‘Sheltering’ the Economy…

“Save lives, protect the NHS” and “shelter the economy” is, according to Laura Kuenssberg (and I’m sure Progressive Pulse readers will be well aware that I read no-one else) what Johnson now wants to do.

It is ‘shelter the economy’ that I find more than usually fantastical. It is as though the economy were not a mechanism that is supposed to lead to the flourishing of humanity but some delicate flower in need of protection by the self same humanity for whom it is supposed to allow that same blooming.

We need to change the attitude – we need not to shelter the economy but to create the resources (aka money) in order to protect the citizenry for whom the economy is supposed to work.

Apart from anything else, the fact that the economy will not work if we are all in fear of catching a life changing virus if we engage in it, is a pretty major disadvantage – so suppressing the virus is important. This of course runs counter to Johnson’s ridiculous original plan of keeping the economy open regardless and ‘fighting’ the virus as though it were a wrestling match.

It is telling that Johnson would rather shelter the economy, which is an abstract noun, rather than the people who elect him. I recall another right winger wanting to wage war on another abstract noun – terror – and look how well that went.

What the economy is for is a uniquely human question. It is not something that is done to us – it is something we do to ourselves. Or actually much more correctly, for, ourselves..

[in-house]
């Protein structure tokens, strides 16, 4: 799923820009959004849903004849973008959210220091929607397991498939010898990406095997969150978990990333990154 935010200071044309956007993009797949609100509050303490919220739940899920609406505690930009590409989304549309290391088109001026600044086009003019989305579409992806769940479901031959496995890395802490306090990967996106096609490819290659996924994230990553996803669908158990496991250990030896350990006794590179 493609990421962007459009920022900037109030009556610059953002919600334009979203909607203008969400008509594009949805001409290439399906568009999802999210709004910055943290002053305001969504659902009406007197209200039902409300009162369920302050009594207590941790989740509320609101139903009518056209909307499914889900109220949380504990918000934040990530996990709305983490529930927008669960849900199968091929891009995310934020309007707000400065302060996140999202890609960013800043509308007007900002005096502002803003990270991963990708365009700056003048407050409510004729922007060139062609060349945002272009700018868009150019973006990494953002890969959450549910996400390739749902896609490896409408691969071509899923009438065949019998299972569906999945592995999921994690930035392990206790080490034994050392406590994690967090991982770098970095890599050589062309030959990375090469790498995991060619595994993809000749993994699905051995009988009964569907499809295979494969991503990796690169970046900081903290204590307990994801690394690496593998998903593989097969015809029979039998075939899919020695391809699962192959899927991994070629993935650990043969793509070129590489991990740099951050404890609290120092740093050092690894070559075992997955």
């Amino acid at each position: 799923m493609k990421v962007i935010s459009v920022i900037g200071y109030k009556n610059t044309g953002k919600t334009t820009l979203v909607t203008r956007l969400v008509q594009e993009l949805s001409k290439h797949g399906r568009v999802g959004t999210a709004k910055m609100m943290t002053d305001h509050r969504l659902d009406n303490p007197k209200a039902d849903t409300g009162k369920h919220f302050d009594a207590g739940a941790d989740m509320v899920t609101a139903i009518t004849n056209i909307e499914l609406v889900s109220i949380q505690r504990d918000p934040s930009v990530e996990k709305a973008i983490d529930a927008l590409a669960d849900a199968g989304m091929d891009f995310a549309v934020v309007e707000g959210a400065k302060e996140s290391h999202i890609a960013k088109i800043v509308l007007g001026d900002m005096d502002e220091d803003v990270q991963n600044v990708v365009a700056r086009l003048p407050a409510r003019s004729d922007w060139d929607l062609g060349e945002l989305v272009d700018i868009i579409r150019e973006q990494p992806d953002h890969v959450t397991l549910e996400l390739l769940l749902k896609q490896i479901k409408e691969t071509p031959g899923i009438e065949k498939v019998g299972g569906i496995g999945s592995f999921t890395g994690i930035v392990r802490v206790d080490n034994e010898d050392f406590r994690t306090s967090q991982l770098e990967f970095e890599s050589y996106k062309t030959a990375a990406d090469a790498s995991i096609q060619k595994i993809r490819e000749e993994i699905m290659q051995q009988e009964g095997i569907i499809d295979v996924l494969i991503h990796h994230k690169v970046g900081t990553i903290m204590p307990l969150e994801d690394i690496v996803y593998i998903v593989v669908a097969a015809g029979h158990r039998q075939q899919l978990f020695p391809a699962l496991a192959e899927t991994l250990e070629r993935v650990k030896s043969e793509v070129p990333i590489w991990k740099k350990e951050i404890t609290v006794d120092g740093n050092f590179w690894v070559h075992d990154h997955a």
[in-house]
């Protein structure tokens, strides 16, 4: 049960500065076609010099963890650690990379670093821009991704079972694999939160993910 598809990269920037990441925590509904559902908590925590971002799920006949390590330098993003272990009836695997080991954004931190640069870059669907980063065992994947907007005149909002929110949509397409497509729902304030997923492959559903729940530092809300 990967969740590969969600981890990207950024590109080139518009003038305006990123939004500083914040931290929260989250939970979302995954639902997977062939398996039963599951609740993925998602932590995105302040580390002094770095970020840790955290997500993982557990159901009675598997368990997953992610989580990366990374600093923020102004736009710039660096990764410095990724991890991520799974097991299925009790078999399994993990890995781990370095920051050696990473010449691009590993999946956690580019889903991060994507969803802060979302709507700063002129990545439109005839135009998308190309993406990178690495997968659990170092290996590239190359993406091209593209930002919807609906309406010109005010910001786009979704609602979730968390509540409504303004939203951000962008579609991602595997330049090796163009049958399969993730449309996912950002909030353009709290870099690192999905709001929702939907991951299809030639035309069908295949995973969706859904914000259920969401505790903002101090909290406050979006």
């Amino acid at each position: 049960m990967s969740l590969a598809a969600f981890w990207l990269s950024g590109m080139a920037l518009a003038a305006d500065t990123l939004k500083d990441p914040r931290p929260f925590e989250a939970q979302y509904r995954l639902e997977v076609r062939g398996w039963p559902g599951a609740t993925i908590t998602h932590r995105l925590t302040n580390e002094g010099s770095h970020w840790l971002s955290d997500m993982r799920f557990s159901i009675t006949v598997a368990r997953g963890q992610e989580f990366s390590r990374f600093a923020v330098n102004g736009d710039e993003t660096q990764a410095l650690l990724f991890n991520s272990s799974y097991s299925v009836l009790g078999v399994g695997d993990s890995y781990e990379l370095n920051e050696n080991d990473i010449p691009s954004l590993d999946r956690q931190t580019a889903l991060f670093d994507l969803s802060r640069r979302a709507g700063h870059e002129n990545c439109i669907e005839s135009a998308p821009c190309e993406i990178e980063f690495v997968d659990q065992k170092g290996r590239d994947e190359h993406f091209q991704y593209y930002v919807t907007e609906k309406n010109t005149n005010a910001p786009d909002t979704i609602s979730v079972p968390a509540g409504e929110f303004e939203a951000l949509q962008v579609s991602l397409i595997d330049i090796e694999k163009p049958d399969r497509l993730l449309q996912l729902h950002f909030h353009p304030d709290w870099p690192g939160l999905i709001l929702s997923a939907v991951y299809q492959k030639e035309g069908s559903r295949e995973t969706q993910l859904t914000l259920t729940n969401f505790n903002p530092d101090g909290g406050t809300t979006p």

If we consider the Charter of the Bank of England from 1694, it stated that it was required:

“To promote the good of the people of the United Kingdom by maintaining monetary and financial stability.”

That is a typically financial summary of what the economy is for. But now we are supposedly a democracy which is, after all, rule by and for the people – and not finance, so probably we should look elsewhere.

There is the Liberal Party Paper on Britain’s Industrial Future of 1928:

“We believe with a passionate faith that the end of all political and economic action is not the perfecting or the perpetuation of this or that piece or mechanism or organisation but that individual men and women may have life, and that they may have it more abundantly.”

I have to wonder if our current government would concur with this?

Perhaps we should examine Roosevelt’s New Deal, which was the major economic faultline of a century ago. This was based on the ideas of Stuart Chase (an American Economist, Georgeist and Fabian) who wrote in ‘A New Deal’ (1932) – that the economy…

“.. is to provide the means without excessive waste or loss whereby those who live under it may eat. It has a function and that is to provide food, shelter, clothing and comforts in as dependable and adequate quantities as natural resources and state of the technical arts permit just as the function of human physiology is to supply every cell with enough oxygen and nutriment.”

This is pretty basic but, interestingly and long before its time, includes a reference to ‘natural resources’…